Strengthening Advisory Capacities for Land Governance in Africa
Gouvernance, Human Rights, Democracy, Public Sector
Budget Euro 35.75 millions
Budget Euro 35.75 millions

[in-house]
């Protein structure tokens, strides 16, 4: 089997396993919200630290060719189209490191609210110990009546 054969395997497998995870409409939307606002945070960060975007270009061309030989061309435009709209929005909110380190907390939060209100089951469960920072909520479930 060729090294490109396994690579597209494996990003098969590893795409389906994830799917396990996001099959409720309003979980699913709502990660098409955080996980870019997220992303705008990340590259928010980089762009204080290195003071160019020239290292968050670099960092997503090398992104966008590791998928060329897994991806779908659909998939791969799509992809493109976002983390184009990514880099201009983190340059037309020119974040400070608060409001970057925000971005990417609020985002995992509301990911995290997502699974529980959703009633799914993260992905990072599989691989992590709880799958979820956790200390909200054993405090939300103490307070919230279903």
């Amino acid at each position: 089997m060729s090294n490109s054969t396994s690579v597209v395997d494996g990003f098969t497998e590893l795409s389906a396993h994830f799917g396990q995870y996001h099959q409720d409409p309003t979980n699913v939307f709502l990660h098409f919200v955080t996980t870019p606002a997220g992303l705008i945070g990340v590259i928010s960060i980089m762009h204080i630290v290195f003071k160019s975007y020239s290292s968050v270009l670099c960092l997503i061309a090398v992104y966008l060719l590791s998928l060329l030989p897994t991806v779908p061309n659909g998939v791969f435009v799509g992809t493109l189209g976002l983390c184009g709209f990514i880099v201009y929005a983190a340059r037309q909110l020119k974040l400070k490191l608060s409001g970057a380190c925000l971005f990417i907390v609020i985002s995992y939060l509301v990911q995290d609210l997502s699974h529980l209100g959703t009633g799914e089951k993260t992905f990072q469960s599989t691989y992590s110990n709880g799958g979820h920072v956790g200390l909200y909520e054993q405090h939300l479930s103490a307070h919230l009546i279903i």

Context In most African countries, there is a high degree of competition over the use of land for different purposes (food, biofuels, etc.). Loss of land due to climate change (in the form of erosion) as well as large-scale land purchasing or leasing has increased pressure on agricultural areas. The interests of investors often clash with those of small-scale farmers, leading to negative consequences such as forced resettlement, malnutrition or violent conflicts. In order to guarantee the livelihoods of small-scale farmers and marginalised groups like ethnic minorities, reliable rights for the use of and the access to land are of key importance. In 2006, the African Union (AU) established the Land Policy Initiative (LPI), thereby placing emphasis on the urgency of improving land policies in a regional context. LPI supports global initiatives such as the Principles for Responsible Investment in Agriculture and Food Systems (RAI) and the Voluntary Guidelines on the Responsible Governance of Tenure of Land, Fisheries and Forests in the Context of National Food Security (VGGT). Although a growing number of countries show political will to realise these initiatives, their implementation at country level remains at an early stage. Many countries lack the human and institutional advisory capacities required to implement sustainable land policies. Objective The module objective of the global programme is: ‘Human and institutional capacities for realising sustainable land policies that pay particular attention to the rights of marginalised groups like small-scale farmers, pastoralists and women are strengthened.’ Approach The programme is part of the BMZ special initiative ‘One World, No Hunger’ and contributes directly to achieving the objectives under Action Area 6 (promoting responsible land use and improving access to land). It is thereby also making a significant contribution to improved global food security. The programme is active in the following areas: developing educational capacities within the land management and land policy sector in Africa, providing institutional and specialised support for LPI by establishing an African Centre of Excellence on Land Governance (ACELG) and a network for practice-oriented accompanying research in Africa with support from the World Bank for monitoring, evaluation and knowledge exchange regarding land policies. In terms of human resource development, the central focus is on training experts. At the institutional level, the programme is supporting LPI with regional networking activities by establishing the ACELG. Policy dialogue formats and the South-South exchange are being used at the AU level. The accompanying research programme, coordinated by the World Bank, is generating application-oriented findings and is feeding these into the policy dialogue. Results Thanks to the establishment LPI’s ACELG, there is now an efficient centre within the AU that provides independent advisory support and shares capacities and knowledge across the continent. Promoting continental networking will help to capitalise on the high degree of innovation potential at African partner universities. The cooperation arrangement with the World Bank is delivering cutting-edge knowledge generated by applied research on land issues, which drives the policy process forward.
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